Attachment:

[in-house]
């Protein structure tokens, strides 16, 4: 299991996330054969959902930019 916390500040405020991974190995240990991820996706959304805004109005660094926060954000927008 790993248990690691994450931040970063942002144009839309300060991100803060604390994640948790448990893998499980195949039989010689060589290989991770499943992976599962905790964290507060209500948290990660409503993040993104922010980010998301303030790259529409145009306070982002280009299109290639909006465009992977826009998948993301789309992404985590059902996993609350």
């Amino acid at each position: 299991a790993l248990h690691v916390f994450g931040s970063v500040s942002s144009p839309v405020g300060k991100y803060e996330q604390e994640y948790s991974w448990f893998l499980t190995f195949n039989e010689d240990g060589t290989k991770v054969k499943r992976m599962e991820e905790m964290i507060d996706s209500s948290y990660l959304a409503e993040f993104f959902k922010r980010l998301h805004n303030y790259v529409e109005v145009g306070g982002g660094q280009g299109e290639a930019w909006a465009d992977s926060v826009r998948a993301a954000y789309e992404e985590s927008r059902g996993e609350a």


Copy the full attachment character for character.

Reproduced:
[in-house]
């Protein structure tokens, strides 16, 4: 299991996330054969959902930019 916390500040405020991974190995240990991820996706959304805004109005660094926060954000927008 790993248990690691994450931040970063942002144009839309300060991100803060604390994640948790448990893998499980195949039989010689060589290989991770499943992976599962905790964290507060209500948290990660409503993040993104922010980010998301303030790259529409145009306070982002280009299109290639909006465009992977826009998948993301789309992404985590059902996993609350």
């Amino acid at each position: 299991a790993l248990h690691v916390f994450g931040s970063v500040s942002s144009p839309v405020g300060k991100y803060e996330q604390e994640y948790s991974w448990f893998l499980t190995f195949n039989e010689d240990g060589t290989k991770v054969k499943r992976m599962e991820e905790m964290i507060d996706s209500s948290y990660l959304a409503e993040f993104f959902k922010r980010l998301h805004n303030y790259v529409e109005v145009g306070g982002g660094q280009g299109e290639a930019w909006a465009d992977s926060v826009r998948a993301a954000y789309e992404e985590s927008r059902g996993e609350a």